Stephen Strasburg (SP, Washington Nationals)

Strasburg, unlike the previous two guys, is known for his strikeout stuff and not as a contact manager. So it’s not a shock that he took a bit of a hit once the StatCast data was added. However I’m still surprised at his overall low score and ranking just the 64th best pitcher overall. His ERA of 3.36 is still very solid, but I think it’s fair to ask – what’s going on with Stras?

Even on the plate discipline side, he hasn’t been elite this year. He finished 2017 with the 11th best PD score of all qualified starters, but this year all his metrics have dipped slightly in the wrong direction, and is currently ranked just 43rd with a “B” grade. He’s still striking out 28% of batters though, so it’s hasn’t really affected him all that much.

On the xSLG side, Strasburg rates almost exactly average with his mark of .456.  This is over a hundred points worse than he was last year.  He’s been a bit lucky so far this year, with a -60 “SLG-xSLG” which has helped masked the issue.  But the spike in his HR rate (career high) does not appear to be a fluke – he’s been getting hit hard.

Looking at Strasburg’s pitch usage, not much has really changed. However when you look at the individual pitch results, his 4-seamer really stands out as having problems this year. He’s allowing an wRC+ of 192 on that pitch, compared to 113 for his career and 102 last year.  Considering he throws the 4-seamer over 40% of the time, that’s a real concern.  Looking at the PitchFX movement numbers, these are also down so that could explain it.  Hopefully he figures that out soon, otherwise he’s looking like just an above average pitcher, not the elite arm you probably paid for.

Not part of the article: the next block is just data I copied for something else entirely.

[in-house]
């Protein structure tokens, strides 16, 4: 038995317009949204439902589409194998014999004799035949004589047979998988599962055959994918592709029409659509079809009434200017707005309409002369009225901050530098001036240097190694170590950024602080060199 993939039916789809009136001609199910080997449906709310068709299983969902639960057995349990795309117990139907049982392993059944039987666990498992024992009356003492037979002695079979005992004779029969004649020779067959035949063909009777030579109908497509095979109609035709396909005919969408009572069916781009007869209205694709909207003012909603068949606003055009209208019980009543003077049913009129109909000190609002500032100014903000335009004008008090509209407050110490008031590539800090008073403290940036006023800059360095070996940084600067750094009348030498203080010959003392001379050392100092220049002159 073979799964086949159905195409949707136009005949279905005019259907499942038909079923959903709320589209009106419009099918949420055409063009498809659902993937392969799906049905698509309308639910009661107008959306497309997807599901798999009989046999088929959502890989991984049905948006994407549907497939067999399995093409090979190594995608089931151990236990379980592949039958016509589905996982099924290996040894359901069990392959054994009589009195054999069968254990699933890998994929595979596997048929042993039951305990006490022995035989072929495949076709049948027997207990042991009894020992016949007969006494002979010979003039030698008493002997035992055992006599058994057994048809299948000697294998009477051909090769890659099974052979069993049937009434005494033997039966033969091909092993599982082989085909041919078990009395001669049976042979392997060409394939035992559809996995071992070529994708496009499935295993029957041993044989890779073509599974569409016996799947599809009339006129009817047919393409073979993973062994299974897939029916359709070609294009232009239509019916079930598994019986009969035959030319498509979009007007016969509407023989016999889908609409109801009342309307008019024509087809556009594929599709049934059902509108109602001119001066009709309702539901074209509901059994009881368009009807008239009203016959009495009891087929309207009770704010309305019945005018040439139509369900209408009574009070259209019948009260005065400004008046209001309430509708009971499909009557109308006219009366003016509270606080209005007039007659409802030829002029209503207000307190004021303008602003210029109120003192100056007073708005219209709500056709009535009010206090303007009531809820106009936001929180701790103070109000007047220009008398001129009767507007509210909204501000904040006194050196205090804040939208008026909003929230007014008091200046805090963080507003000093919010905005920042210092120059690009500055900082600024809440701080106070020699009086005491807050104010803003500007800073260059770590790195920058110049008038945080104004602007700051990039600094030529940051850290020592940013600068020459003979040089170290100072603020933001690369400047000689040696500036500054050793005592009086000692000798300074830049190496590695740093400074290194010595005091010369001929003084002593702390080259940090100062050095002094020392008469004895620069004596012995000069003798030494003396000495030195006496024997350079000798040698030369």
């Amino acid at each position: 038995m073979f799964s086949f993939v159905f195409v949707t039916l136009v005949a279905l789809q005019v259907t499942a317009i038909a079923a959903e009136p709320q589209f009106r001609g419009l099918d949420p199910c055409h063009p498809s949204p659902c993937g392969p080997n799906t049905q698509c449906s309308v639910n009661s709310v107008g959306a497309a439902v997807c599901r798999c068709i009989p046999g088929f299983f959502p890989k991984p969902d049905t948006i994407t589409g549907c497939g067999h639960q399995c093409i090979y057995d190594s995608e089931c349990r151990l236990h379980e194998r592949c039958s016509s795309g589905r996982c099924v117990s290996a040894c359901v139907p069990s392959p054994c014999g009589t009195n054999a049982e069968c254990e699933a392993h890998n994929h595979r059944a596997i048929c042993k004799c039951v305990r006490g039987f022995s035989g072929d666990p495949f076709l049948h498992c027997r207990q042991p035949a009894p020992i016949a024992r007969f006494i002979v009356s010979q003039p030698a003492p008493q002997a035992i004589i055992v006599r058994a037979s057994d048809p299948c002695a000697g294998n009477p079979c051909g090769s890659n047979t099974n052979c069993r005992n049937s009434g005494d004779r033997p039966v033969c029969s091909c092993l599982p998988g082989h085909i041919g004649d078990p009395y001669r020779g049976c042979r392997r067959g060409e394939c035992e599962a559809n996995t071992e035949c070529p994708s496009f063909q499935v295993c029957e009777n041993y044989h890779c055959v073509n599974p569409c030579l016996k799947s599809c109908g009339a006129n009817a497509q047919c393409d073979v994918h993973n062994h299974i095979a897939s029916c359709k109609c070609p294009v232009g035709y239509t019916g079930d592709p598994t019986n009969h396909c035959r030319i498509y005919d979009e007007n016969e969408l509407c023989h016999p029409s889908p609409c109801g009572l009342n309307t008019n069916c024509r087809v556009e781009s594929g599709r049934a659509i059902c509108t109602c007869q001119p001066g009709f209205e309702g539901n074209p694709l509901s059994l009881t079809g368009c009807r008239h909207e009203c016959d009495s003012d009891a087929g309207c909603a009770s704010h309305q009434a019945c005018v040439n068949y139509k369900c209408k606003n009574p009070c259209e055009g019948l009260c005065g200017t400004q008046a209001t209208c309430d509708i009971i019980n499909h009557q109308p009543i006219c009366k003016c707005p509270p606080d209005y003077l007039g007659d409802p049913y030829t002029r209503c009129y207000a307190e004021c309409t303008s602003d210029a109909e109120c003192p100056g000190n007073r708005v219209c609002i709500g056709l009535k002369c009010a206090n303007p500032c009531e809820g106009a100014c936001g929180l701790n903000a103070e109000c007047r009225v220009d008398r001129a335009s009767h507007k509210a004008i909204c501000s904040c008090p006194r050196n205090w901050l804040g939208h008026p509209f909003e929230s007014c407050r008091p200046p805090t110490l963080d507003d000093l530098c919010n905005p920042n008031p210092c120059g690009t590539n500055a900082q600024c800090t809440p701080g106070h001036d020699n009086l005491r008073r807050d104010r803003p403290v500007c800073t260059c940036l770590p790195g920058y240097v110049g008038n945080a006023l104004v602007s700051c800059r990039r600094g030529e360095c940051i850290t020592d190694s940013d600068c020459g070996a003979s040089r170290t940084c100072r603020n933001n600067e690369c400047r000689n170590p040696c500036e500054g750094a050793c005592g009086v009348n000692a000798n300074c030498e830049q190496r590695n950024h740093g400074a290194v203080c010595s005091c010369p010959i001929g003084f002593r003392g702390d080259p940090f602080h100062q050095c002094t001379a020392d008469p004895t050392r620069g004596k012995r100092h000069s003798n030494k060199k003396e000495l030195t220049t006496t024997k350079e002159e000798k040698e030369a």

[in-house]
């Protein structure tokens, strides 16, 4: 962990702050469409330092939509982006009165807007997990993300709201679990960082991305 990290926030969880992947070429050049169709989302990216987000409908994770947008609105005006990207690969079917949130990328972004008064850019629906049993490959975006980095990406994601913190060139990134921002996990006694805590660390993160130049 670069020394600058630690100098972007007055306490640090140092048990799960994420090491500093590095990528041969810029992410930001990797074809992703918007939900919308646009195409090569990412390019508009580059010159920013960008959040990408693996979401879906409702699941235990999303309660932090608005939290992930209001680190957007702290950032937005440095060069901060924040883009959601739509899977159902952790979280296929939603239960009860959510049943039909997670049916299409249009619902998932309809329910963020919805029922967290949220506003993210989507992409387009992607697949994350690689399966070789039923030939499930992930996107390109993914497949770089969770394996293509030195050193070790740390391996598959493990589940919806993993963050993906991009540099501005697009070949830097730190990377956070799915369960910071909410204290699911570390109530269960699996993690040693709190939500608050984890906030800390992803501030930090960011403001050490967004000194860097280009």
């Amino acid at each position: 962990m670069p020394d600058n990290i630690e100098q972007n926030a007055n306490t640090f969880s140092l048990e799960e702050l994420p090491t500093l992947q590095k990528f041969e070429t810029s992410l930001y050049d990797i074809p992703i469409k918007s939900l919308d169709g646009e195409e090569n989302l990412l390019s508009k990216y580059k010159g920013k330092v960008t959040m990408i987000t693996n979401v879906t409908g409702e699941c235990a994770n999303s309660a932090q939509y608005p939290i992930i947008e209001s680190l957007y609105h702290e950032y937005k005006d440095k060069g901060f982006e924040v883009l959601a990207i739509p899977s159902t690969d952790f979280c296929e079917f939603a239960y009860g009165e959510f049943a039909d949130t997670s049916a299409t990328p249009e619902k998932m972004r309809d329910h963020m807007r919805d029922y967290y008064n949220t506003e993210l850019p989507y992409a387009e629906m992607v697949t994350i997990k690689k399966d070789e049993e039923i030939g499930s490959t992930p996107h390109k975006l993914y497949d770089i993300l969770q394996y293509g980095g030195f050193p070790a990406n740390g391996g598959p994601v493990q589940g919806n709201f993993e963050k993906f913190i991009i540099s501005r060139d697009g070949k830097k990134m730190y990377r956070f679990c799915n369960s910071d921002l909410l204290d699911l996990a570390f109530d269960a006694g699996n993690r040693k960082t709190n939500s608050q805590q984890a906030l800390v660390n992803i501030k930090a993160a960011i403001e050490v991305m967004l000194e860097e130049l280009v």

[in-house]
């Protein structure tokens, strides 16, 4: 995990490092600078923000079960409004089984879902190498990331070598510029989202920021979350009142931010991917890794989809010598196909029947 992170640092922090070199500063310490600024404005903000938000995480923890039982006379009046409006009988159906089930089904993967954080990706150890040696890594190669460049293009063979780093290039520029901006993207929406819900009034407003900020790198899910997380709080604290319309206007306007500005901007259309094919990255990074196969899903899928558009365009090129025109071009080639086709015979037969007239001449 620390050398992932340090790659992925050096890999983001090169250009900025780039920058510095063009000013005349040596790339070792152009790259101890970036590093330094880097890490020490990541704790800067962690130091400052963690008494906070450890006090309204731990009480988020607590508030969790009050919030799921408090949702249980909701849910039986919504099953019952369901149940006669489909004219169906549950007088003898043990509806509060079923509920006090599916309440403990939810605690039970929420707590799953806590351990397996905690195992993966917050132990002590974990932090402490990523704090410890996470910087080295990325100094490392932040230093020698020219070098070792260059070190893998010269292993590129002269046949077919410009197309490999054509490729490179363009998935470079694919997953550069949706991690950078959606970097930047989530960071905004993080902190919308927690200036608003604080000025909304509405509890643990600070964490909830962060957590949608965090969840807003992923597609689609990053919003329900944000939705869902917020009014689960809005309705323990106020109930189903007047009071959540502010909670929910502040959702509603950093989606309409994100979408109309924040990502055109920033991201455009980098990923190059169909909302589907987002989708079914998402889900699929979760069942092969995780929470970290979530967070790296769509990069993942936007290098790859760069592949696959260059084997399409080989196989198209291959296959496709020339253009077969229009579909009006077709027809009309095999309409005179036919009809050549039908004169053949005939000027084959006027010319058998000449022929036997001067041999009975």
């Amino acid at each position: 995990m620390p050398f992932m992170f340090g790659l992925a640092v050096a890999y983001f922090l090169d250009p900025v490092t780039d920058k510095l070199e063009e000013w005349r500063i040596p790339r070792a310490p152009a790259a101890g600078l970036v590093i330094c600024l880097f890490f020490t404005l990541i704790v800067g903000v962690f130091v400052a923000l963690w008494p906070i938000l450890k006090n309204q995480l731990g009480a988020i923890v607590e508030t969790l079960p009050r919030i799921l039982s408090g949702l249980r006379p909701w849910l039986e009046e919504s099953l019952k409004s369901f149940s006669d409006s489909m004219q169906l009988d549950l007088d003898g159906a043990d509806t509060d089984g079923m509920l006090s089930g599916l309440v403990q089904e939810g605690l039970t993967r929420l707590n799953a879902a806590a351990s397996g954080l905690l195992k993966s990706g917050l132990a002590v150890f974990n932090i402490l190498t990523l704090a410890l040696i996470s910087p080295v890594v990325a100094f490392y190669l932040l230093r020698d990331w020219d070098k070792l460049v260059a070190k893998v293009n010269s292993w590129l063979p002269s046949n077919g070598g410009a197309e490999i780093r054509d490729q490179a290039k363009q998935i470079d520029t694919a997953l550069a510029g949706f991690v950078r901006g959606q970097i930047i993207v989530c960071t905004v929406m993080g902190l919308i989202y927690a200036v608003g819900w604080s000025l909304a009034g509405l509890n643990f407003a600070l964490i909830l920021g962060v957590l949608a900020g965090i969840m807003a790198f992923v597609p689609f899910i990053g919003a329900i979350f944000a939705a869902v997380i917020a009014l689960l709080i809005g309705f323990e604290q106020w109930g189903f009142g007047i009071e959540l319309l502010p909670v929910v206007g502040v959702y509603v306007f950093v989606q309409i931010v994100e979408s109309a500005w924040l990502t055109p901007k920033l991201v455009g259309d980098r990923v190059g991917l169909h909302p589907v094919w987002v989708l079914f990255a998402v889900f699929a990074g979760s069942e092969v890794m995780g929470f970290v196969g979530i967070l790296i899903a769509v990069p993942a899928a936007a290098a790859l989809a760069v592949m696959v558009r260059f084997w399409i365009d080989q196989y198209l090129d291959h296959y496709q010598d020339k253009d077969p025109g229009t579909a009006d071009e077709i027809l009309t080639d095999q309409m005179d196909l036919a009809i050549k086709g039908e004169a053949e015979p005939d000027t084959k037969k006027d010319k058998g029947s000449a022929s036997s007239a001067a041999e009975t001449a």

Conclusion: Strasburg has seemed to take a bit of downturn this year, in both areas.  There seems to be a problem with his fastball, his key pitch, and I might consider selling for the right deal, while his ERA is still nice looking.

 

Hyun-Jin Ryu (SP, Los Angeles Dodgers) and Vince Velazquez (SP, Philadelphia Phillies)

I’m writing about these two completely unrelated pitchers together, because I noticed going down the list that they have extremely similar stat lines at this point in the season, when it comes to the underlying metrics.  Take a look at this: